Patients with an olecranon fracture typically experience a sudden onset of sharp, intense elbow, pain at the time of injury. This often causes the patient to cradle the affected arm so as to protect the injury. Pain is usually felt at the back of the elbow and can occasionally settle quickly leaving patients with an ache at the site of injury that is particularly prominent at night or first thing in the morning. Patients with an olecranon fracture may also experience swelling, bruising and pain on firmly touching the affected region of the bone. Pain may also increase during certain movements of the elbow, wrist or shoulder or during weight-bearing activity (such as pushing) through the affected arm. Usually there is pain with either stretching or contracting the triceps muscle as well as an inability to straighten the elbow joint due to pain. Occasionally, pins and needles or numbness may be present in the elbow, forearm, hand or fingers. In severe olecranon fractures (with bony displacement), an obvious deformity may be detected.
Diagnosis of an olecranon fracture
A thorough subjective and objective examination from a physiotherapist or doctor is essential to assist with diagnosis of an olecranon fracture. An X-ray is required to confirm diagnosis. Further investigations such as an MRI, CT scan or bone scan may be required, in some cases, to assist with diagnosis and assess the severity of injury.
Treatment for an olecranon fracture
For those olecranon fractures that are displaced, treatment typically involves anatomical reduction (i.e. re-alignment of the fracture by careful manipulation under anesthetic) followed by surgical internal fixation to stabilize the fracture (using tension band wiring). Early movement exercises are usually started within 1 week of surgery.
For those isolated olecranon fractures that are not displaced treatment typically involves immobilization of the arm in a posterior splint for approximately 2 - 3 weeks. This is usually followed by the use of a removable splint and early range of movement exercises.
Evaluation of the fracture with follow up X-rays is important to ensure the fracture is healing in an ideal position. Once healing is confirmed and the treating surgeon has indicated it is safe to do so, rehabilitation can begin as guided by the treating physiotherapist.
One of the most important components of rehabilitation following an olecranon fracture is that the patient rests sufficiently from any activity that increases their pain. Activities which place large amounts of stress through the olecranon should also be avoided particularly lifting, weight bearing, pushing activities or leaning on the back of the elbow. Rest from aggravating activities allows the healing process to take place in the absence of further damage. Once the patient can perform these activities pain free, a gradual return to these activities is indicated provided there is no increase in symptoms. This should take place over a period of weeks to months with direction from the treating physiotherapist.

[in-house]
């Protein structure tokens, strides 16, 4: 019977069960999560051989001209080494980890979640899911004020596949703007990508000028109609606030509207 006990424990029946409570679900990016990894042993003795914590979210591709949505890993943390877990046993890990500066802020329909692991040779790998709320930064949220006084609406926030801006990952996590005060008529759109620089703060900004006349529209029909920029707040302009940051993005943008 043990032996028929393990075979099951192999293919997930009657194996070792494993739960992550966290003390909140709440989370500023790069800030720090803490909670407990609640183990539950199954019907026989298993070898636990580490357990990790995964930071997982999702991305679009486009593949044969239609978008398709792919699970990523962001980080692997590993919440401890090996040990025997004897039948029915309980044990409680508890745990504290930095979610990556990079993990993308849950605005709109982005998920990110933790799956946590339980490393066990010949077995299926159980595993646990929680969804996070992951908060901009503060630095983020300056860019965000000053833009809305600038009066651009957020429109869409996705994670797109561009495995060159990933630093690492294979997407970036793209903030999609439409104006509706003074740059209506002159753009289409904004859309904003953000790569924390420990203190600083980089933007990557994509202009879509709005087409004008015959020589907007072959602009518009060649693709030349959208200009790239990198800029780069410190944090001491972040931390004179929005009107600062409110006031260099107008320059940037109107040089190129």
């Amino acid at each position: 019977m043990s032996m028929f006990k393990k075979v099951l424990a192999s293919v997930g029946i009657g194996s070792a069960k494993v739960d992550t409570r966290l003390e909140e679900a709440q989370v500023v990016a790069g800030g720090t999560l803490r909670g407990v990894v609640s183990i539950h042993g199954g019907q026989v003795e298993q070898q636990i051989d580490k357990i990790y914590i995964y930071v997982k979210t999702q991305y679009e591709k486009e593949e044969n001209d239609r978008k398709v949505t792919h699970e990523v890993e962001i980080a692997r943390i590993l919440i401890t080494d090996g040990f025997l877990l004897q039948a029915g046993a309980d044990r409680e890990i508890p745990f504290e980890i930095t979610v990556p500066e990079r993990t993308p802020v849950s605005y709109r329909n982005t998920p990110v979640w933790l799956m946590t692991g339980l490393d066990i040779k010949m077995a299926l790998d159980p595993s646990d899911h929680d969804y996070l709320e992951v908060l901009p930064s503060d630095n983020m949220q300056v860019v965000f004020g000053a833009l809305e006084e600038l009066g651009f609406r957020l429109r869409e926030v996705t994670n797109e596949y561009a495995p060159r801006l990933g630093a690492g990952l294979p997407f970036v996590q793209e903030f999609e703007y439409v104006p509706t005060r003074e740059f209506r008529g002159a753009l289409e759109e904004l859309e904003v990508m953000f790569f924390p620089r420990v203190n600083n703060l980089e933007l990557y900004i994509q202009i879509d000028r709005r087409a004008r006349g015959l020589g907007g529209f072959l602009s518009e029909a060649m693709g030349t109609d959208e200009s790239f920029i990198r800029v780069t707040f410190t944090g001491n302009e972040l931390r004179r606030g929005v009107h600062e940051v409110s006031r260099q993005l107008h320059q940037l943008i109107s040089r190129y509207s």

Ignoring symptoms or adopting a 'no pain, no gain' attitude is likely to cause further damage and may slow healing or prevent healing of the olecranon fracture altogether.
Patients with a fractured olecranon should perform pain-free flexibility and strengthening exercises as part of their rehabilitation to ensure an optimal outcome. This is particularly important, as soft tissue flexibility and strength are quickly lost with immobilization and disuse. The treating physiotherapist can advise which exercises are most appropriate for the patient and when they should be commenced.
Prognosis of an olecranon fracture
Patients with a fractured olecranon usually make a full recovery with appropriate management (whether surgical or conservative). Return to activity or sport can usually take place in weeks to months and should be guided by the treating physiotherapist and specialist. In patients with severe injuries involving damage to other bones, soft tissue, nerves or blood vessels, recovery time may be significantly prolonged.
Physiotherapy for an olecranon fracture
Physiotherapy treatment is vital in all patients with a fractured olecranon to hasten healing and ensure an optimal outcome. Treatment may comprise:
• soft tissue massage
• joint mobilization
• electrotherapy (e.g. ultrasound)
• taping or bracing
• exercises to improve strength and flexibility
• activity modification
• a graduated return to activity plan
Other intervention for an olecranon fracture
Despite appropriate physiotherapy management, some patients with this condition do not improve adequately and may require other intervention. The treating physiotherapist or doctor can advise on the best course of management when this is the case. This may include further investigations such as X-rays, CT scan, MRI or bone scan, extended periods of immobilization or referral to appropriate medical authorities who can advise on any intervention that may be appropriate to improve the fractured olecranon. Occasionally, patients who are initially managed conservatively may require surgery to stabilize the fracture and a bone graft to aid fracture healing.
What is an olecranon fracture?